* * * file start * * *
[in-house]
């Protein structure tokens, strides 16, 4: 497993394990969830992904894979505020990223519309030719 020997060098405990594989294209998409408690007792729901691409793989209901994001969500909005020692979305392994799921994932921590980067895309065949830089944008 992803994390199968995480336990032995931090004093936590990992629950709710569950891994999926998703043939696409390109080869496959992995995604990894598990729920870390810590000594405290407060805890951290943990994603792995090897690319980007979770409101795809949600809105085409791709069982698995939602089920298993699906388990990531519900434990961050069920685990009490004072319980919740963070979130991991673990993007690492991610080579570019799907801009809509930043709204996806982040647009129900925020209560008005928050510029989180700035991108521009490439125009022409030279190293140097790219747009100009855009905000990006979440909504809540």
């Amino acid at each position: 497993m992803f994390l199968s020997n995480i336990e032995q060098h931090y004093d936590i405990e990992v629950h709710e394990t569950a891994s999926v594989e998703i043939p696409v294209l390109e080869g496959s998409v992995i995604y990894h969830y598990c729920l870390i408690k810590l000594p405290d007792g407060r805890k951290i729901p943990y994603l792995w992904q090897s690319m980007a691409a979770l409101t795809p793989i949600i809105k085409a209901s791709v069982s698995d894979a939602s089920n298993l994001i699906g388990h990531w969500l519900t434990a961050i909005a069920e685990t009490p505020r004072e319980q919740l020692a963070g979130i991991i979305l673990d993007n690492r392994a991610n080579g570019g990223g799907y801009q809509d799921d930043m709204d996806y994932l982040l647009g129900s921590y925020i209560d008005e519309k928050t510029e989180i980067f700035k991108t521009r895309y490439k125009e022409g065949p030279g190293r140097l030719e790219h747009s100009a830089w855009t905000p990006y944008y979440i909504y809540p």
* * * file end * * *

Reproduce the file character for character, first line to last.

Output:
[in-house]
């Protein structure tokens, strides 16, 4: 497993394990969830992904894979505020990223519309030719 020997060098405990594989294209998409408690007792729901691409793989209901994001969500909005020692979305392994799921994932921590980067895309065949830089944008 992803994390199968995480336990032995931090004093936590990992629950709710569950891994999926998703043939696409390109080869496959992995995604990894598990729920870390810590000594405290407060805890951290943990994603792995090897690319980007979770409101795809949600809105085409791709069982698995939602089920298993699906388990990531519900434990961050069920685990009490004072319980919740963070979130991991673990993007690492991610080579570019799907801009809509930043709204996806982040647009129900925020209560008005928050510029989180700035991108521009490439125009022409030279190293140097790219747009100009855009905000990006979440909504809540």
């Amino acid at each position: 497993m992803f994390l199968s020997n995480i336990e032995q060098h931090y004093d936590i405990e990992v629950h709710e394990t569950a891994s999926v594989e998703i043939p696409v294209l390109e080869g496959s998409v992995i995604y990894h969830y598990c729920l870390i408690k810590l000594p405290d007792g407060r805890k951290i729901p943990y994603l792995w992904q090897s690319m980007a691409a979770l409101t795809p793989i949600i809105k085409a209901s791709v069982s698995d894979a939602s089920n298993l994001i699906g388990h990531w969500l519900t434990a961050i909005a069920e685990t009490p505020r004072e319980q919740l020692a963070g979130i991991i979305l673990d993007n690492r392994a991610n080579g570019g990223g799907y801009q809509d799921d930043m709204d996806y994932l982040l647009g129900s921590y925020i209560d008005e519309k928050t510029e989180i980067f700035k991108t521009r895309y490439k125009e022409g065949p030279g190293r140097l030719e790219h747009s100009a830089w855009t905000p990006y944008y979440i909504y809540p």